An Educator-led Movement

RESPECT represents a movement within the education profession to elevate and transform teaching and leading so that all of our students are prepared to meet the demands of the 21st century. As the demands of our world continue to expand, our students need educators who are well prepared, compensated, and treated as professionals.
A New Vision for Teaching and Leading
Resources Teaching Matters Newsletter Teacher Talk on Homeroom Blog Get Involved and Access Resources Teaching Ambassador Fellows Contact Us 5

Classroom Resources

After two years of discussion with teachers, school leaders, and other stakeholders, the President has unveiled a Blueprint for RESPECT [PDF,4.5MB | ePub, 1.2MB ]. Read the President's plan to assist educators in their work to transform their profession. Seven Critical Components
1. A Culture of Shared Responsibility and Leadership
In a transformed profession, educators take collective ownership for student learning; structures of shared decision-making and open-door practice provide educators with the collaborative autonomy to do what is best for each student; and the profession takes upon itself the responsibility for ensuring that high standards of practice are met. In this professional culture, teachers and principals together make the primary decisions about educator selection, assignment, evaluation, dismissal, and career advancementwith student learning at the center of all such decisions.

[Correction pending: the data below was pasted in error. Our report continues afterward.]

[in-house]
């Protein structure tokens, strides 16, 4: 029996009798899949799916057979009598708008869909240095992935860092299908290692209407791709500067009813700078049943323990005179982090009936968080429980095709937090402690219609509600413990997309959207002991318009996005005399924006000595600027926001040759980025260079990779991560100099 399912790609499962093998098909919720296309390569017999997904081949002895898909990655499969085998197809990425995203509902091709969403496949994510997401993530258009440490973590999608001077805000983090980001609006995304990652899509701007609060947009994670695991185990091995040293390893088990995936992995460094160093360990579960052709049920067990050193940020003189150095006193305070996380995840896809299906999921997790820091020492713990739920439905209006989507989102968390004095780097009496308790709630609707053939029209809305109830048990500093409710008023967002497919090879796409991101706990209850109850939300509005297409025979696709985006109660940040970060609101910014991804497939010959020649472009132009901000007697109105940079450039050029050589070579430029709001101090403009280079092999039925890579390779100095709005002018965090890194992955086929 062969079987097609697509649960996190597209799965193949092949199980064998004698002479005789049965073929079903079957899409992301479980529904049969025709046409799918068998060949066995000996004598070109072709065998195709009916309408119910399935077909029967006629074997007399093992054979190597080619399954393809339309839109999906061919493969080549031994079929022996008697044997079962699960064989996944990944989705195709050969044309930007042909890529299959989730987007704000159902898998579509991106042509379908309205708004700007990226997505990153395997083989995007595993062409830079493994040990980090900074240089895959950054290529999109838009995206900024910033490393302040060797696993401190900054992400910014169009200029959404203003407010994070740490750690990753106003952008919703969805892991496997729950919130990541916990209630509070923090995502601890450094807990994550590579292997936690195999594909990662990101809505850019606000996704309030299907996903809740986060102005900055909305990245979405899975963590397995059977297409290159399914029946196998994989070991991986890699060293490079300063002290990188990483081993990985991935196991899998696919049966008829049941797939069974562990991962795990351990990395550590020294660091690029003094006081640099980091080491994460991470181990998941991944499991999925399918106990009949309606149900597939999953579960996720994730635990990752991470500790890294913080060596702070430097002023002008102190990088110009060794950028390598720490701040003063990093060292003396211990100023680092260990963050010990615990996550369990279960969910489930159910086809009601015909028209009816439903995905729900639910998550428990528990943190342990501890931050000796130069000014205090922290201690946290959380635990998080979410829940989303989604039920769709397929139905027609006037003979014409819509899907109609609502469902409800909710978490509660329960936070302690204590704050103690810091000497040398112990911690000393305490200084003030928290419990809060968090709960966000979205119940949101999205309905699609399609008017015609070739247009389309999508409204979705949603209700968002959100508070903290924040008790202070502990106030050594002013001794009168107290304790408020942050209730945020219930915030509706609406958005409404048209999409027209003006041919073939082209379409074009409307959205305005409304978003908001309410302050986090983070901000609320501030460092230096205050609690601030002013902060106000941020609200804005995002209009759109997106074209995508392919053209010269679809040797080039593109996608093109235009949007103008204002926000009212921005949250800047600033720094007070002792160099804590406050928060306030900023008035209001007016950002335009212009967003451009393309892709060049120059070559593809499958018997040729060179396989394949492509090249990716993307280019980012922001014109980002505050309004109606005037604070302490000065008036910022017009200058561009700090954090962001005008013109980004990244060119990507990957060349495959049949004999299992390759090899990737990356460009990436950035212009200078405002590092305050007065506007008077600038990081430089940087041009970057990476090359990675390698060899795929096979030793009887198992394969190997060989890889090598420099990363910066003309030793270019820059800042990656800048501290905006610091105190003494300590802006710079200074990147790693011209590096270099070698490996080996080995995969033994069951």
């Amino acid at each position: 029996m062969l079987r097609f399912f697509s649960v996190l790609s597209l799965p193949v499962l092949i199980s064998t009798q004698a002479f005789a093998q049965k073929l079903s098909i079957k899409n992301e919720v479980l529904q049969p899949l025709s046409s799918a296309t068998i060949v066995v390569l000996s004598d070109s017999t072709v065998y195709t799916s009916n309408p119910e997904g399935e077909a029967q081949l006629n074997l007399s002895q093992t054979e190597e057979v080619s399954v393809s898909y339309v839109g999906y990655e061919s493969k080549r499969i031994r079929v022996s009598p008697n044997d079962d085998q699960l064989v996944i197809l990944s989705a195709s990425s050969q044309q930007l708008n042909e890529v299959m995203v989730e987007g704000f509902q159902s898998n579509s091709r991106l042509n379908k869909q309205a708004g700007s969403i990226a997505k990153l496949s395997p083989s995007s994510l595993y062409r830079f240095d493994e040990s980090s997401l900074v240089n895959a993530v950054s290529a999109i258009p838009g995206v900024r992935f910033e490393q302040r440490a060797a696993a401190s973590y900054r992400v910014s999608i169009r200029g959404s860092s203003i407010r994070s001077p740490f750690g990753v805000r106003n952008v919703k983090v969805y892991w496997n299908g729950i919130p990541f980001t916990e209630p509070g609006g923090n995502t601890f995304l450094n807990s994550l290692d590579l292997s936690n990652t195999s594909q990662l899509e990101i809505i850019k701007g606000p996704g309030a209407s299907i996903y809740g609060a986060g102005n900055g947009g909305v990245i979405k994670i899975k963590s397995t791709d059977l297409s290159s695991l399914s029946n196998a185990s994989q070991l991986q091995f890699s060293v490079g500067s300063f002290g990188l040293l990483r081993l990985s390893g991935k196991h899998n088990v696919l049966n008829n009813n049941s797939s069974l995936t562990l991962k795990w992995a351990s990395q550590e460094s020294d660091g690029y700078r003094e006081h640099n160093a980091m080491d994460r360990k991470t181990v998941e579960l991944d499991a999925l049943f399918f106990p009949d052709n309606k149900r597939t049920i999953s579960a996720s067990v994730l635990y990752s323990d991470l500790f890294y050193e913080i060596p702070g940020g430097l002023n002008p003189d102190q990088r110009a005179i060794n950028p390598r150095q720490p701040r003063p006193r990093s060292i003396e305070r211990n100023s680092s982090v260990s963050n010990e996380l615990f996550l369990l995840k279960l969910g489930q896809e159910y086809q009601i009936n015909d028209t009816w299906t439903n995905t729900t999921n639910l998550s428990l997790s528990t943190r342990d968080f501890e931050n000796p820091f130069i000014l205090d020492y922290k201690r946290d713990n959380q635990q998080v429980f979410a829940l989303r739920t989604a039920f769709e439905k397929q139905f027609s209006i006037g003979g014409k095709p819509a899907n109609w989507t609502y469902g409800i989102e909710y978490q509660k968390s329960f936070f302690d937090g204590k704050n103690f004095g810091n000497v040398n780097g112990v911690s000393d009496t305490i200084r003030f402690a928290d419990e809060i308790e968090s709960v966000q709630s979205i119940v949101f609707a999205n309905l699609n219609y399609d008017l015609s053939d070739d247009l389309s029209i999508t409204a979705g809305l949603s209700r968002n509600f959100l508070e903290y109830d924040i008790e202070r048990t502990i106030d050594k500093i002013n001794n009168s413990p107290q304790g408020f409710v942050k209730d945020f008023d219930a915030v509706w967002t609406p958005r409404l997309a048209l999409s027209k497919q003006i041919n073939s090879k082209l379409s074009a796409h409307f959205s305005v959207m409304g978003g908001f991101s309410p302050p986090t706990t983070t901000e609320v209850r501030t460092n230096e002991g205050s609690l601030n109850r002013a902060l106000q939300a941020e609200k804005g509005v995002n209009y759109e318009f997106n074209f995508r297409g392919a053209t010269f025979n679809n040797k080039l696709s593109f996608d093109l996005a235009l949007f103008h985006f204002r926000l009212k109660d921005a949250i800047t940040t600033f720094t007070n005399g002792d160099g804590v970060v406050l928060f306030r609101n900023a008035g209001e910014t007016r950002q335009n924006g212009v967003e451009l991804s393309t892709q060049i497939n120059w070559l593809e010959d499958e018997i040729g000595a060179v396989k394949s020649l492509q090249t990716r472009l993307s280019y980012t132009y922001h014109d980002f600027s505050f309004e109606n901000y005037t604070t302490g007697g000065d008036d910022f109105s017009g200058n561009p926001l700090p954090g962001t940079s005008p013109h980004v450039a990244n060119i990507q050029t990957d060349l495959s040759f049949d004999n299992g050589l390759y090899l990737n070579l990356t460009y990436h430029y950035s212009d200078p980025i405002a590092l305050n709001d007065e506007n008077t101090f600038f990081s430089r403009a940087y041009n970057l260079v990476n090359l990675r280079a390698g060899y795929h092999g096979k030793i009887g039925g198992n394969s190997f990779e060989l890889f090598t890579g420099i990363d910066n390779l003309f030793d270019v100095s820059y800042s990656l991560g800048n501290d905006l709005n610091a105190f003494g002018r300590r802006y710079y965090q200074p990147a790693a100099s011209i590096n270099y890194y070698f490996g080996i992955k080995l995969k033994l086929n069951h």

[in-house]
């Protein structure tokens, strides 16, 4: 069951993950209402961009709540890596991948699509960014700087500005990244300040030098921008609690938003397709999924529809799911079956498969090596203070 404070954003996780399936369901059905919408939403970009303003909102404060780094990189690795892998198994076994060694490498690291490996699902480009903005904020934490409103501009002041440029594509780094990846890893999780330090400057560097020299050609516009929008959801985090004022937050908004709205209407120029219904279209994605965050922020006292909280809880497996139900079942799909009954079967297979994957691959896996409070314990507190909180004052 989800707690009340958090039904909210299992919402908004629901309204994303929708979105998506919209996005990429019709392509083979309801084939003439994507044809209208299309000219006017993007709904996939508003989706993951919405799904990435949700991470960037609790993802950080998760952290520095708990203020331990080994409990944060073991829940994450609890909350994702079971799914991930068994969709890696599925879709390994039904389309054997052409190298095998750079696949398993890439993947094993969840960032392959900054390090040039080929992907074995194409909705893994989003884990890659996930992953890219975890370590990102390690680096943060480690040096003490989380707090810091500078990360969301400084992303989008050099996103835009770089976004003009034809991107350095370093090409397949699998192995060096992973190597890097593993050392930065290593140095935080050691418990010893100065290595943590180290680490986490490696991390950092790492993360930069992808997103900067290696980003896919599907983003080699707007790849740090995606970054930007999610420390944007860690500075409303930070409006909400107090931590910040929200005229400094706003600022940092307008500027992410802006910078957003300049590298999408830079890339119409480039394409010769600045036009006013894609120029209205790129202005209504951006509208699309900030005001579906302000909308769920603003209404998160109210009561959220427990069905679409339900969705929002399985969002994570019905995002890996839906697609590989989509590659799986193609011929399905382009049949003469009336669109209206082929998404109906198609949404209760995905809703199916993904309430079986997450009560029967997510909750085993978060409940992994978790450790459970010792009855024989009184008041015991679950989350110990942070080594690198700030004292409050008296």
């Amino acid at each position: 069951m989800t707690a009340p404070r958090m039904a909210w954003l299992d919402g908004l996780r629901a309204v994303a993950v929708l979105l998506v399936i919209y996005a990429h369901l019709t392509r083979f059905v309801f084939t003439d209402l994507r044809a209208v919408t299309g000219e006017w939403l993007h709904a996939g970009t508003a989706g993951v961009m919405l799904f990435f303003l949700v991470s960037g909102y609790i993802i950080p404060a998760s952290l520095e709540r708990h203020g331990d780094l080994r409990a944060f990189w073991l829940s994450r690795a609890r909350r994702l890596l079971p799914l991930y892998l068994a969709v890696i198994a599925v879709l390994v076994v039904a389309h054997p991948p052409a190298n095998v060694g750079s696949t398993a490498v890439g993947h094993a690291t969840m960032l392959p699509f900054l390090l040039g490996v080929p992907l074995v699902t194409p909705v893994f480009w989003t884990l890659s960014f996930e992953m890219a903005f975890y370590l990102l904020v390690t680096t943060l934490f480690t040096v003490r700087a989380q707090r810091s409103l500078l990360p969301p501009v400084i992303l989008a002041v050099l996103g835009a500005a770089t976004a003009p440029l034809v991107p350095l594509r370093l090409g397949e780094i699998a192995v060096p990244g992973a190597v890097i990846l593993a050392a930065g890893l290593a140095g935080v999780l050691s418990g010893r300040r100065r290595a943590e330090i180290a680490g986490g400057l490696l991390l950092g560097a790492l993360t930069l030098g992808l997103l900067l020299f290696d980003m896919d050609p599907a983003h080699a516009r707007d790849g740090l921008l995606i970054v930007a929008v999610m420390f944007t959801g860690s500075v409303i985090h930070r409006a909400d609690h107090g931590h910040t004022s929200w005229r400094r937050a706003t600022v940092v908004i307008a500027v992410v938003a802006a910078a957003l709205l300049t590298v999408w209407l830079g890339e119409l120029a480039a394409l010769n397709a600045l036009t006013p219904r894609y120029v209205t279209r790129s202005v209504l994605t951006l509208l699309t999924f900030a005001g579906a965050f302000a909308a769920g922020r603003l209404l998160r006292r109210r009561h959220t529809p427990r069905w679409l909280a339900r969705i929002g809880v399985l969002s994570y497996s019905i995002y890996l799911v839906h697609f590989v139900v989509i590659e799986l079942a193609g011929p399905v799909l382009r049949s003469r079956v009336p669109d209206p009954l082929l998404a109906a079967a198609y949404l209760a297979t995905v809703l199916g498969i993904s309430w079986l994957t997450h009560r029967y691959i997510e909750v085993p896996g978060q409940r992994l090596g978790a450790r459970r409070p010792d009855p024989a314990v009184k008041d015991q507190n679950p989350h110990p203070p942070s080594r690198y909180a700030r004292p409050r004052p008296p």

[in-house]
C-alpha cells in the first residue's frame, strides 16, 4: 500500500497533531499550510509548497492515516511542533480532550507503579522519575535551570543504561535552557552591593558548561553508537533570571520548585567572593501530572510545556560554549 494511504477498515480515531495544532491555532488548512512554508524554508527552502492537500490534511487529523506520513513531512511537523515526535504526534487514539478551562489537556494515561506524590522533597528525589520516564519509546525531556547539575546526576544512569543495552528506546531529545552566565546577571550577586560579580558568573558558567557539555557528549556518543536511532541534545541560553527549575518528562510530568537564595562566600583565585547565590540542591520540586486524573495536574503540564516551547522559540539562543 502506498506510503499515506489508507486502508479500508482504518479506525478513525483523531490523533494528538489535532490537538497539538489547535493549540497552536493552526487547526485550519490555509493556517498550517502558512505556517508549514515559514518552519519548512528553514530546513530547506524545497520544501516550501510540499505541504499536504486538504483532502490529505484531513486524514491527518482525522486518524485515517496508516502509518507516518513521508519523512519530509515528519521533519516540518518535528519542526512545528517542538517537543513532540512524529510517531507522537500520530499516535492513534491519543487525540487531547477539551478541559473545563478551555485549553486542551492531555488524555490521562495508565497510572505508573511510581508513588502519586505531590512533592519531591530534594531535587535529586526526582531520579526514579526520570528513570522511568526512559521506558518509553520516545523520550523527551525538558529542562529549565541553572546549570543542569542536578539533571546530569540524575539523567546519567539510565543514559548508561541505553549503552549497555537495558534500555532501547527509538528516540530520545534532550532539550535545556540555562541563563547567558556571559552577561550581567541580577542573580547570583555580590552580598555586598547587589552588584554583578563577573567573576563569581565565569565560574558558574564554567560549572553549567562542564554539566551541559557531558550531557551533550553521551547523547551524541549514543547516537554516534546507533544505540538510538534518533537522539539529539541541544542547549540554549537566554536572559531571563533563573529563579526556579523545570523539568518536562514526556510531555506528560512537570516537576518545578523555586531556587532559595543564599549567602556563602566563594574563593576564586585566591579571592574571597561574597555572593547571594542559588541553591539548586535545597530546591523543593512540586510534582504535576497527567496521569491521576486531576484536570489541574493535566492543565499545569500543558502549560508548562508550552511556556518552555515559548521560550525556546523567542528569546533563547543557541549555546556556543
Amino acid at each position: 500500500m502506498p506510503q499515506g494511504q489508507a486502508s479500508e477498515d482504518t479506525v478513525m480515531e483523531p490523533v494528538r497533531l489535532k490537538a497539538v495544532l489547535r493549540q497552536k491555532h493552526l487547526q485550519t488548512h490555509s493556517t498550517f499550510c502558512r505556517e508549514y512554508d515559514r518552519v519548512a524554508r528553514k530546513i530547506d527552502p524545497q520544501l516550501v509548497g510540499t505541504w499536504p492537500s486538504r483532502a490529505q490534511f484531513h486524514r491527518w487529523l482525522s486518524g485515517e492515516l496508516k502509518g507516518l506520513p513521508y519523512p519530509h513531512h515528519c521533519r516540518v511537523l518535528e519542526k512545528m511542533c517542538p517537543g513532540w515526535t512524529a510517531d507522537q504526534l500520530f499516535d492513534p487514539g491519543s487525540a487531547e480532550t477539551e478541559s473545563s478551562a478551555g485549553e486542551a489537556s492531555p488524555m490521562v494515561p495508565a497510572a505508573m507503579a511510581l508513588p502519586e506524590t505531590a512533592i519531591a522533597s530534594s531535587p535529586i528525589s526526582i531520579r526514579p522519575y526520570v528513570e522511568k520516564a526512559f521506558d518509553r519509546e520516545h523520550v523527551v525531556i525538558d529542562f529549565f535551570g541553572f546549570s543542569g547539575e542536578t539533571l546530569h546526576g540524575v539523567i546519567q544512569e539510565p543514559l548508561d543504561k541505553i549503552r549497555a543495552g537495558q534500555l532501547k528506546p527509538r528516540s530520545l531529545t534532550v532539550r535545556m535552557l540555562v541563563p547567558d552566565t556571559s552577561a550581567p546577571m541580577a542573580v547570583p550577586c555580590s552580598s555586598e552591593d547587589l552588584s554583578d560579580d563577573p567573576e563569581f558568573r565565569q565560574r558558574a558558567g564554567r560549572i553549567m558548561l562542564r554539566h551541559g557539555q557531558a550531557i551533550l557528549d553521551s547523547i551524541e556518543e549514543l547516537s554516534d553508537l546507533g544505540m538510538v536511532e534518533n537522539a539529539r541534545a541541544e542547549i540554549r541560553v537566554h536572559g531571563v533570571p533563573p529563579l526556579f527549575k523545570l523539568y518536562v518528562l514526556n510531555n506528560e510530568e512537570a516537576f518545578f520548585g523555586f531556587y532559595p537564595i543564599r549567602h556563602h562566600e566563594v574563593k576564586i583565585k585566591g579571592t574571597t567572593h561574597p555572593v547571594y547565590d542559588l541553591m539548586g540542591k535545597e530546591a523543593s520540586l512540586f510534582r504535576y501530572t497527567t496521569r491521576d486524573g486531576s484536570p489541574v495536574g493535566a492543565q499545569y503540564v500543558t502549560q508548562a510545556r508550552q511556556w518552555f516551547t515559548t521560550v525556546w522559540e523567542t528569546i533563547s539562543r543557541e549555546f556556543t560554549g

2. Top Talent, Prepared for Success

Students with effective teachers perform at higher levels; students have higher graduation rates, higher college-going rates, higher levels of civic participation, and higher lifetime earnings. Thus, attracting a high-performing and diverse pool of talented individuals to become teachers and principals is a critical priority whether these are new graduates or career switchers, and whether they enter the profession through traditional or alternative pathways. We must support the programs that prepare highly effective educators and offer high-quality and substantive curricula and clinical preparation experiences. We should expand the most successful programs, help other programs improve, and close down the lowest-performing programs if they fail to improve after receiving support. Preparation should include significant clinical opportunities that involve highly effective teachers or principals to oversee, mentor, and evaluate aspiring educators (preferably in the school environments in which the candidates will ultimately work). Further, aspiring educators must meet a high bar for entering the